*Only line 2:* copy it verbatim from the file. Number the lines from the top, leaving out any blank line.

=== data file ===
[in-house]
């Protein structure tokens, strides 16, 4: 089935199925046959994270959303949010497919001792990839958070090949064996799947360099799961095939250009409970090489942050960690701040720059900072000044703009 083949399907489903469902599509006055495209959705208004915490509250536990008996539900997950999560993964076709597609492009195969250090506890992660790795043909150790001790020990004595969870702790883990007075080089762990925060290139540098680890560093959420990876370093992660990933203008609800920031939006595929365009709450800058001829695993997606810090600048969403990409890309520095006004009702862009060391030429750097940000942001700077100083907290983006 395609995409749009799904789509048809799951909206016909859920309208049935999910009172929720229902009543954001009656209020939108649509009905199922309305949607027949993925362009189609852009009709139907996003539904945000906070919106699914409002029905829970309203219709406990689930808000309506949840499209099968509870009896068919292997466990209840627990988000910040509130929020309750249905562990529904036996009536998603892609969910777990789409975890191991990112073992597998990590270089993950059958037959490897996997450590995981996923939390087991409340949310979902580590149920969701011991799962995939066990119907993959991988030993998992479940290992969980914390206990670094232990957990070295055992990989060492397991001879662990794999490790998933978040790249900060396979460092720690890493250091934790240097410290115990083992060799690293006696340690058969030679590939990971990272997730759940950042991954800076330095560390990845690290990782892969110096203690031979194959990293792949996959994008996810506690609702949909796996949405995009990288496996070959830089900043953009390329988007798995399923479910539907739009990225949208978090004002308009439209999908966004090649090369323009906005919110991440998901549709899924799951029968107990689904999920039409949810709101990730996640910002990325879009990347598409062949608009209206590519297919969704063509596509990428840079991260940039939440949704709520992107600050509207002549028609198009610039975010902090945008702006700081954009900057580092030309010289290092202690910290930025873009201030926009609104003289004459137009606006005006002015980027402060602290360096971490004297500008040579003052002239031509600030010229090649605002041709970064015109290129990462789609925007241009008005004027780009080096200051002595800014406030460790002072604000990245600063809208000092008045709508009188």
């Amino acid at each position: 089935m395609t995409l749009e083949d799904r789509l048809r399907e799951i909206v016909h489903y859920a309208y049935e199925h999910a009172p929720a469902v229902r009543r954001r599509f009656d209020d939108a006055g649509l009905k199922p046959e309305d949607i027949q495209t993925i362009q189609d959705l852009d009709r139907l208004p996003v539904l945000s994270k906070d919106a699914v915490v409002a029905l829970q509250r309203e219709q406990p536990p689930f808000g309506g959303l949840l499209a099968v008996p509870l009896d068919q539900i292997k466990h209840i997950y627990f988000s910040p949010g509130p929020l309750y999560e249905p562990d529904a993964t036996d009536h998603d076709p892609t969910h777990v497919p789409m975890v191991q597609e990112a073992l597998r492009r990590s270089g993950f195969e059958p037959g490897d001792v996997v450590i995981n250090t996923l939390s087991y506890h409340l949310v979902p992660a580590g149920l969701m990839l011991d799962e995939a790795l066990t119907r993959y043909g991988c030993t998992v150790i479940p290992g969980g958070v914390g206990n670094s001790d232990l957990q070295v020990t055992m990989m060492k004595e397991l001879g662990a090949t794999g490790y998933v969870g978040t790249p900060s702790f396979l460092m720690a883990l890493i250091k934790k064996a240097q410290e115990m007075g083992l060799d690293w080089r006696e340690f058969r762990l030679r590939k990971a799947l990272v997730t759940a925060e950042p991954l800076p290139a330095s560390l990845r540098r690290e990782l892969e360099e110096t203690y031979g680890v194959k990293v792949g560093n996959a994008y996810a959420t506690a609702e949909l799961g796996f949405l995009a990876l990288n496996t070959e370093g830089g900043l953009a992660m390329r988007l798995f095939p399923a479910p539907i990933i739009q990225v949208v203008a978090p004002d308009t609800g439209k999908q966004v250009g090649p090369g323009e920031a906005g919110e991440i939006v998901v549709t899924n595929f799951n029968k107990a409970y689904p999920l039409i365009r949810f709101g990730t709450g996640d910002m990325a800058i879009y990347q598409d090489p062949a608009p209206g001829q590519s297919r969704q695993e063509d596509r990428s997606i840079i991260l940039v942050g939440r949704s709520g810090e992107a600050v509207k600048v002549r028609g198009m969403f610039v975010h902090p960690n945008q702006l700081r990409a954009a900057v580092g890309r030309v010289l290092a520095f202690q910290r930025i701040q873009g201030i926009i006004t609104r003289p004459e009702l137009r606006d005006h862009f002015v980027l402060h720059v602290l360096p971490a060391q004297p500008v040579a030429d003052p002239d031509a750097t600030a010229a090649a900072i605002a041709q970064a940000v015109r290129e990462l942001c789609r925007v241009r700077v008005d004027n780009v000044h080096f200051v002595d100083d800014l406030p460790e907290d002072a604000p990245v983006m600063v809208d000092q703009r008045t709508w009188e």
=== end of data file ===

């Protein structure tokens, strides 16, 4: 089935199925046959994270959303949010497919001792990839958070090949064996799947360099799961095939250009409970090489942050960690701040720059900072000044703009 083949399907489903469902599509006055495209959705208004915490509250536990008996539900997950999560993964076709597609492009195969250090506890992660790795043909150790001790020990004595969870702790883990007075080089762990925060290139540098680890560093959420990876370093992660990933203008609800920031939006595929365009709450800058001829695993997606810090600048969403990409890309520095006004009702862009060391030429750097940000942001700077100083907290983006 395609995409749009799904789509048809799951909206016909859920309208049935999910009172929720229902009543954001009656209020939108649509009905199922309305949607027949993925362009189609852009009709139907996003539904945000906070919106699914409002029905829970309203219709406990689930808000309506949840499209099968509870009896068919292997466990209840627990988000910040509130929020309750249905562990529904036996009536998603892609969910777990789409975890191991990112073992597998990590270089993950059958037959490897996997450590995981996923939390087991409340949310979902580590149920969701011991799962995939066990119907993959991988030993998992479940290992969980914390206990670094232990957990070295055992990989060492397991001879662990794999490790998933978040790249900060396979460092720690890493250091934790240097410290115990083992060799690293006696340690058969030679590939990971990272997730759940950042991954800076330095560390990845690290990782892969110096203690031979194959990293792949996959994008996810506690609702949909796996949405995009990288496996070959830089900043953009390329988007798995399923479910539907739009990225949208978090004002308009439209999908966004090649090369323009906005919110991440998901549709899924799951029968107990689904999920039409949810709101990730996640910002990325879009990347598409062949608009209206590519297919969704063509596509990428840079991260940039939440949704709520992107600050509207002549028609198009610039975010902090945008702006700081954009900057580092030309010289290092202690910290930025873009201030926009609104003289004459137009606006005006002015980027402060602290360096971490004297500008040579003052002239031509600030010229090649605002041709970064015109290129990462789609925007241009008005004027780009080096200051002595800014406030460790002072604000990245600063809208000092008045709508009188």